Dealing with these issues requires a hybrid approach that involves technical measures, as well as changes to the SOC’s way of working. A basis for this is provided in Sundaramurthy et al.’s paper ‘A Human Capital Model for Mitigating Security Analyst Burnout’. The study, also referenced by John Hubbard, proposes a human capital model with 4 attributes (skills, growth, creativity and empowerment) for mitigating security analyst burnout. Chandran et al. argue that burnout stems from a vicious cycle in the aforementioned 4 attributes. The vicious cycle is fed by low skills, lack of empowerment, and lack of trust in the analysts. They also state that automation is part of the solution. In the following post, we will look at their proposed solution and other solutions to the burnout problem.
The Solutions: Preventing SOC Burnout
In the previous part of this post, we’ve looked into the symptoms and root causes for security analyst burnout and boreout. In short, burnout and boreout occur from the high volume of similar events with a high false-positive rate. The work is repetitive in nature, yet analysts are expected to perform the job meticulously to avoid overlooking important signs. Furthermore, a tier-1 analyst’s tasks are typically assigned to low-skilled analysts who lack the trust and confidence to become empowered in their job. Skills and empowerment are 2 of the 4 attributes (the other 2 are creativity and growth) mentioned in Sundaramurthy et al.’s Human Capital Model.
In this post, we will look at solutions to the problem. The first thing to realise is the solutions to the analyst burnout / boreout problem are found in the people, process and technology domains of the SOC. Each of these domains is covered hereafter.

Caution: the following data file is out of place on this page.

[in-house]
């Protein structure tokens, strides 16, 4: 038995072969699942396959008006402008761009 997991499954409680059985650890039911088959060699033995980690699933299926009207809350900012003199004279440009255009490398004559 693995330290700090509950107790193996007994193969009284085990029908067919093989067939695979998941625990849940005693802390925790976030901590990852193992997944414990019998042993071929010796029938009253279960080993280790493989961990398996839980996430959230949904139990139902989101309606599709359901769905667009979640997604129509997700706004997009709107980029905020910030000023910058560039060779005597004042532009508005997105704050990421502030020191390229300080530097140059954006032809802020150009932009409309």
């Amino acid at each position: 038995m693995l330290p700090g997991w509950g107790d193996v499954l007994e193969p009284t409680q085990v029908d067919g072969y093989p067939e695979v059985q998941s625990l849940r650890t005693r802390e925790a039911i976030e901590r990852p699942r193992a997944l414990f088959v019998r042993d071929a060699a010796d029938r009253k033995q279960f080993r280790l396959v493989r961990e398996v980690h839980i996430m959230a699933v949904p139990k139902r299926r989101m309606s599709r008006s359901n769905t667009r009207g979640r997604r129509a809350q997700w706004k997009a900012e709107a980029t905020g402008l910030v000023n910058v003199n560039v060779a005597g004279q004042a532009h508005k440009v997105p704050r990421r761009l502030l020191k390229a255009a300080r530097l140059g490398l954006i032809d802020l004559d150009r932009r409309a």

In the people domain, there are several measures that should be considered to prevent analyst burnout and boreout. These measures are:
- Design shifts with vigilance in mind. By creating a shift schedule that is designed for maximum vigilance, analyst get sufficient breaks and sleep to stay healthy and focused without being overloaded. More on the topic of vigilance in shifts can be found in Chapter 10 of the publication Improving Social Maturity of Cybersecurity Incident Response Teams.
- Stimulate training & certification. Trainings and certifications help analysts improve their skills and provide growth opportunities.
- Apply job rotation where possible. For example, it is possible to assign tier-1 analysts to threat hunting investigations. This provides them with the possibility to increase their skills and expand their knowledge. Doing both reactive security analysis (monitoring) and proactive security analysis (threat hunting) provides analysts with diversity in their daily operations. Job rotation also helps to make better all-round analysts.
In the process domain, the following recommendations should be considered:
- Exercise regularly. Exercises help remind the analysts that their job matters because if they do not monitor properly, the attack may go unnoticed. Red team exercises are preferred because they closely mimic a real attack.
- Use metrics to track improvement. When settings goals for avoiding analyst boreout and burnout, some metrics should be devised to measure improvement. Metrics often get overly complicated. Try to minimise the number of metrics and use a combination of quantitative, qualitative and timing metrics to track progress. Review the results regularly and make adjustments where required.
Lastly, the following recommendations apply to the technology domain: